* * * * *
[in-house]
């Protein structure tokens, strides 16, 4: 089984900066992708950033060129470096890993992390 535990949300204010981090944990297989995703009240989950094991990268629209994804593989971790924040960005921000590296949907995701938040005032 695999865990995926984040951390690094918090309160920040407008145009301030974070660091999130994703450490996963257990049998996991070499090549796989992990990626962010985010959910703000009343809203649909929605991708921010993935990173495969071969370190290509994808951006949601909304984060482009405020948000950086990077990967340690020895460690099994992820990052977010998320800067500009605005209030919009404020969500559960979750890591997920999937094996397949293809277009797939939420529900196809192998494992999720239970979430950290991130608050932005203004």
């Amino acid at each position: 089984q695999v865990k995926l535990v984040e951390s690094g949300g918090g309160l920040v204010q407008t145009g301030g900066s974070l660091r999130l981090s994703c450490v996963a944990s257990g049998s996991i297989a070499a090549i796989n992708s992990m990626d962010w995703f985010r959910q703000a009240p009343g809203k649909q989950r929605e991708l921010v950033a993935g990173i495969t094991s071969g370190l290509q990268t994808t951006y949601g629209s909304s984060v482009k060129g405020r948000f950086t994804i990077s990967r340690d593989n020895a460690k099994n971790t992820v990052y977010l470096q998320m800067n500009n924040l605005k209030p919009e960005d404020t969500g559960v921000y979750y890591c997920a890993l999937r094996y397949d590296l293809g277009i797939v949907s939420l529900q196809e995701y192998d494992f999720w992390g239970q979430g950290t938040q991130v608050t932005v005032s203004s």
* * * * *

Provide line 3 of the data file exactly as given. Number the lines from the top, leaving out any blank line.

């Amino acid at each position: 089984q695999v865990k995926l535990v984040e951390s690094g949300g918090g309160l920040v204010q407008t145009g301030g900066s974070l660091r999130l981090s994703c450490v996963a944990s257990g049998s996991i297989a070499a090549i796989n992708s992990m990626d962010w995703f985010r959910q703000a009240p009343g809203k649909q989950r929605e991708l921010v950033a993935g990173i495969t094991s071969g370190l290509q990268t994808t951006y949601g629209s909304s984060v482009k060129g405020r948000f950086t994804i990077s990967r340690d593989n020895a460690k099994n971790t992820v990052y977010l470096q998320m800067n500009n924040l605005k209030p919009e960005d404020t969500g559960v921000y979750y890591c997920a890993l999937r094996y397949d590296l293809g277009i797939v949907s939420l529900q196809e995701y192998d494992f999720w992390g239970q979430g950290t938040q991130v608050t932005v005032s203004s």